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7.1-magnitude Earthquake Jolts Japan

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Japan has been hit by a 7.1-magnitude earthquake, which struck at 11:07 p.m. local time (9.07 a.m. ET), was located 73.9 kms northeast of Namie, a coastal town about two hours from Fukushima.

Japan’s Meteorological Agency said at least 50 people were injured and the quake knocked multiple power plants offline. No tsunami warning was issued for Saturday’s earthquake.

Some 830,000 households in the Kanto region, which includes greater Tokyo, and about 90,000 households in Tohoku region, were without power following Saturday’s quake, Japan’s chief cabinet secretary, Katsunobu Kato, said.

Japan’s Meteorological Agency says it considers Saturday’s earthquake off the east coast to be an aftershock of the deadly 9.0-magnitude earthquake that struck the same area almost 10 years ago.

Japan’s Prime Minister Yoshihide Suga said although the damage is still being assessed, no major casualties have been reported.

However, he asked residents in the affected area to stay indoors and be prepared for aftershocks.

The March 11, 2011, earthquake caused the country’s worst nuclear disaster when three reactors at the Fukushima Daiichi nuclear plant melted down, releasing radioactive materials into the air and forcing more than 100,000 people to be evacuated.

More than 20,000 people died or went missing in the quake and tsunami, while hundreds of thousands more lost their homes.

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Asia

North and South Korea Restore Cross-border Communications

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In a surprise announcement, North and South Korea said Tuesday that they had restored previously severed cross-border communications, a move that could bolster prospects for stalled nuclear diplomacy.

The development comes more than a year after Pyongyang blew up ties — and an inter-Korean building that had been symbolic of the relationship.

The two Koreas, which remain technically in a state of war, said that the decision to restore links had come after a series of personal letters were exchanged by their leaders, starting in April, in an attempt to shore up ties.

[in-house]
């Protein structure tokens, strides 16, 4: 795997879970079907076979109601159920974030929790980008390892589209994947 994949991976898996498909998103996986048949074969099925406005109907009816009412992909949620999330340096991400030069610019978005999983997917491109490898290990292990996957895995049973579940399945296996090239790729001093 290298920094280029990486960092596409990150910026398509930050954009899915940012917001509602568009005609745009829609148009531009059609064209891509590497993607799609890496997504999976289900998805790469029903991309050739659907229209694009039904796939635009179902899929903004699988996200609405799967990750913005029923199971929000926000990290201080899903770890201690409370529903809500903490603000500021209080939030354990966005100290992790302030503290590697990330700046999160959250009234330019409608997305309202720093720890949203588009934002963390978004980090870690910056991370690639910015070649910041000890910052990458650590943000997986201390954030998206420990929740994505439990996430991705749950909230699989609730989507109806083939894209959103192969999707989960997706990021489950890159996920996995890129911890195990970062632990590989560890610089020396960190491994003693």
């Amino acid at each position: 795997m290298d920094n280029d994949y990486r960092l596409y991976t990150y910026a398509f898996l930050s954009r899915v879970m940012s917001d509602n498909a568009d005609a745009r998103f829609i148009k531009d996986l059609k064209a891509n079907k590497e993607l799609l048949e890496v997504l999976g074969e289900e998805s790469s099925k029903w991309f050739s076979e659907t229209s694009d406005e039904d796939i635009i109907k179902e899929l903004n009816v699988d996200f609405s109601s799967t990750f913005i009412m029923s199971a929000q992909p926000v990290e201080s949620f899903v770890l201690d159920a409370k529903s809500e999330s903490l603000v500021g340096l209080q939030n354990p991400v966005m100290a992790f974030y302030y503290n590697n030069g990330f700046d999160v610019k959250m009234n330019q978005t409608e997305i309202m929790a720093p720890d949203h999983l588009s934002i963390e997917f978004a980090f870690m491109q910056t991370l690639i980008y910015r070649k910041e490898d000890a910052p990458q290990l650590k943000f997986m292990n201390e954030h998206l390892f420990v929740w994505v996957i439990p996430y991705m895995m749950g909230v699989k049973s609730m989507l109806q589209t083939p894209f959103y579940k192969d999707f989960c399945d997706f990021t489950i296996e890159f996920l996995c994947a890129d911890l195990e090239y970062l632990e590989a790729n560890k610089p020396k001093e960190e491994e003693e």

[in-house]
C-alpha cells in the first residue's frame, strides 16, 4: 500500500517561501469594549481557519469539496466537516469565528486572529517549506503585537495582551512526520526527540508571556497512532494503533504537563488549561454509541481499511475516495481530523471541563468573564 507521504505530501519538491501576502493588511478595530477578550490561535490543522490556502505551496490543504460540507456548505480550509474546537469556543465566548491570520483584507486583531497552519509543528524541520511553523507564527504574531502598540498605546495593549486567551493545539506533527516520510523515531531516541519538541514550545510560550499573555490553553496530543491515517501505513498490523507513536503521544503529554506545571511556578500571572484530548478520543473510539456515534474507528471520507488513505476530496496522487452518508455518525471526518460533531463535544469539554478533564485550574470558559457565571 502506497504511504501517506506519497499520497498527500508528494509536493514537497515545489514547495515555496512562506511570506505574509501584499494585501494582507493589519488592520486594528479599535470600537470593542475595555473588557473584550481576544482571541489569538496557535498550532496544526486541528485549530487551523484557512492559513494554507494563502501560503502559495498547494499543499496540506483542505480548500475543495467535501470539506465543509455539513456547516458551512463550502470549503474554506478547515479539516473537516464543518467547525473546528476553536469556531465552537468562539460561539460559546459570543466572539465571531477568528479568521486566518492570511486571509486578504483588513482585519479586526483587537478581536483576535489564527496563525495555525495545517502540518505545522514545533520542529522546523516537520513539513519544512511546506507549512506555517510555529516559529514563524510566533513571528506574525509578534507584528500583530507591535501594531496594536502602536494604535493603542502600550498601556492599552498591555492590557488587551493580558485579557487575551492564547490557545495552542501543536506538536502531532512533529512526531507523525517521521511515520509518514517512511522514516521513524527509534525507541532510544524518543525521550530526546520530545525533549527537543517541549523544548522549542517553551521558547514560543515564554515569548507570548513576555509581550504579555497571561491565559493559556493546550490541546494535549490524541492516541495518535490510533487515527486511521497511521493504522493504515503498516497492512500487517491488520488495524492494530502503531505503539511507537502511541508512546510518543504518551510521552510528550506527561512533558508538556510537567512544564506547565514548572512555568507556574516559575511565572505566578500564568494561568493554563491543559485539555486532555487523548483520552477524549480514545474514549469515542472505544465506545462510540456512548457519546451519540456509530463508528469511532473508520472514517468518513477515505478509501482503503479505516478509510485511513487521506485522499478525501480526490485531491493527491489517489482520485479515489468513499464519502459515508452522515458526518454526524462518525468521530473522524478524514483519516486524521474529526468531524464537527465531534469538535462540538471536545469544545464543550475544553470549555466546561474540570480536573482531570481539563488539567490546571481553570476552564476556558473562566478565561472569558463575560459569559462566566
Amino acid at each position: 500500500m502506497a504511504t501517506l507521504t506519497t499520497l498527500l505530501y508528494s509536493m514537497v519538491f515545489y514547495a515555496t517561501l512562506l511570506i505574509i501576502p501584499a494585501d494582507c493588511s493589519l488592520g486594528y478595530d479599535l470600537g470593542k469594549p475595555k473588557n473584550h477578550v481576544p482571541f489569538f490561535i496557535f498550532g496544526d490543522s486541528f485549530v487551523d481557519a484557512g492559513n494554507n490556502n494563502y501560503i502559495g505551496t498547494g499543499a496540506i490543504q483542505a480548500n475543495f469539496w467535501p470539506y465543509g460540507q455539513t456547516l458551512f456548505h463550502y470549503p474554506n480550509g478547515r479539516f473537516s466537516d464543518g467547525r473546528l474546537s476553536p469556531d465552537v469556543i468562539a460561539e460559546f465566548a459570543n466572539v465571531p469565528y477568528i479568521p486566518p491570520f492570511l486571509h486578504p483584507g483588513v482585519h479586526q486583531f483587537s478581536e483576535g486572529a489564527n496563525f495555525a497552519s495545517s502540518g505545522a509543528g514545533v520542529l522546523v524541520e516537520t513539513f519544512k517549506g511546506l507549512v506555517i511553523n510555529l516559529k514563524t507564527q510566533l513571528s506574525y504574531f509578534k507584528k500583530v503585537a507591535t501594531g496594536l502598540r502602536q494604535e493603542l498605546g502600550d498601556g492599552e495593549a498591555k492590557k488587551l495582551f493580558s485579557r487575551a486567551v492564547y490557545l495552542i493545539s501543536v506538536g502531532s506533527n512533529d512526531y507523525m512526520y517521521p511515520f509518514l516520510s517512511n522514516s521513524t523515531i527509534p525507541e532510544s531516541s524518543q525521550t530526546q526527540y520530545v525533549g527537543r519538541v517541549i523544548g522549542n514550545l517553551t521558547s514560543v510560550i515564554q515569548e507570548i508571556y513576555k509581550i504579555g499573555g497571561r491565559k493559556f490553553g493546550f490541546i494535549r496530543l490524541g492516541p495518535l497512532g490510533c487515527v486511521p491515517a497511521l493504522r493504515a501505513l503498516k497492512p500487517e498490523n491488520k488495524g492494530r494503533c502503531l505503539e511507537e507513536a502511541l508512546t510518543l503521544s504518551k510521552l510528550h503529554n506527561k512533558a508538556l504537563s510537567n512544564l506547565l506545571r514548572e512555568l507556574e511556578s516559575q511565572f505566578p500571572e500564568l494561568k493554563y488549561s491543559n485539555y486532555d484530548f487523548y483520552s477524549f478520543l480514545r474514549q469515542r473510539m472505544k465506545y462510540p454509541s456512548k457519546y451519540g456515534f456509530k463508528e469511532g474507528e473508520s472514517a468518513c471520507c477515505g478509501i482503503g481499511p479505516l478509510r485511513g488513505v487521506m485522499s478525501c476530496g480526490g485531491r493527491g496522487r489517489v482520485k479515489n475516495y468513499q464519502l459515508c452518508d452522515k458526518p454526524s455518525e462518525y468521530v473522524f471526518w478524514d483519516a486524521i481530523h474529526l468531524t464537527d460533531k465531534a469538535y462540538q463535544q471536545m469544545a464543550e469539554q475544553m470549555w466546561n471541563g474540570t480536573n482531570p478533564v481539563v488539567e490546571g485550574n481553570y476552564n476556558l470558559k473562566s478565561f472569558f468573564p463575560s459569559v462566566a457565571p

The North’s official Korean Central News Agency said in a statement that the two sides had reopened all inter-Korean communication lines as of 10 a.m. Tuesday.

“The top leaders of the north and the south agreed to make a big stride in recovering the mutual trust and promoting reconciliation by restoring the cutoff inter-Korean communication liaison lines through the recent several exchanges of personal letters,” the agency said.

“The restoration of the communication liaison lines will have positive effects on the improvement and development of the north-south relations,” it added.

South Korean President Moon Jae-in’s office also noted that the two sides had exchanged personal letters, and characterized the moves as a first step toward improving ties.

Moon and North Korean leader Kim Jong Un have held three summits, though inter-Korean relations were essentially cut off in June last year after the North unilaterally ended all official military and political communication links with the South.

The North Korean regime had cited Seoul’s alleged failure to crack down on activists who had used balloons to float anti-Pyongyang leaflets across the border.

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Asia

Myanmar’s Ethnic Shanni Military Leader Assassinated

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Major General Sao Khun Kyaw, the second-in-command of the Shanni Nationalities Army (SNA) has succumbed to gunshot wounds after an assassin shot him at close range.

Colonel Hsur Sai Tun said Maj-Gen Sao Khun Kyaw, an ethnic Shanni from Mohnyin Township in Kachin State died on Thursday.

“His security team was attacked and then he was shot by the assassin. Only he was killed and one of our other members was injured. We killed the assassin.

“There was no personal grudge, he was killed by Myanmar’s army,” he said, declining to comment on evidence of the assassin’s links to the junta.

The spokesman said the group is still investigating the assassination.

Maj-Gen Sao Khun Kyaw joined the armed struggle following the 1988 pro-democracy uprising and moved to Kachin Independence Army territory.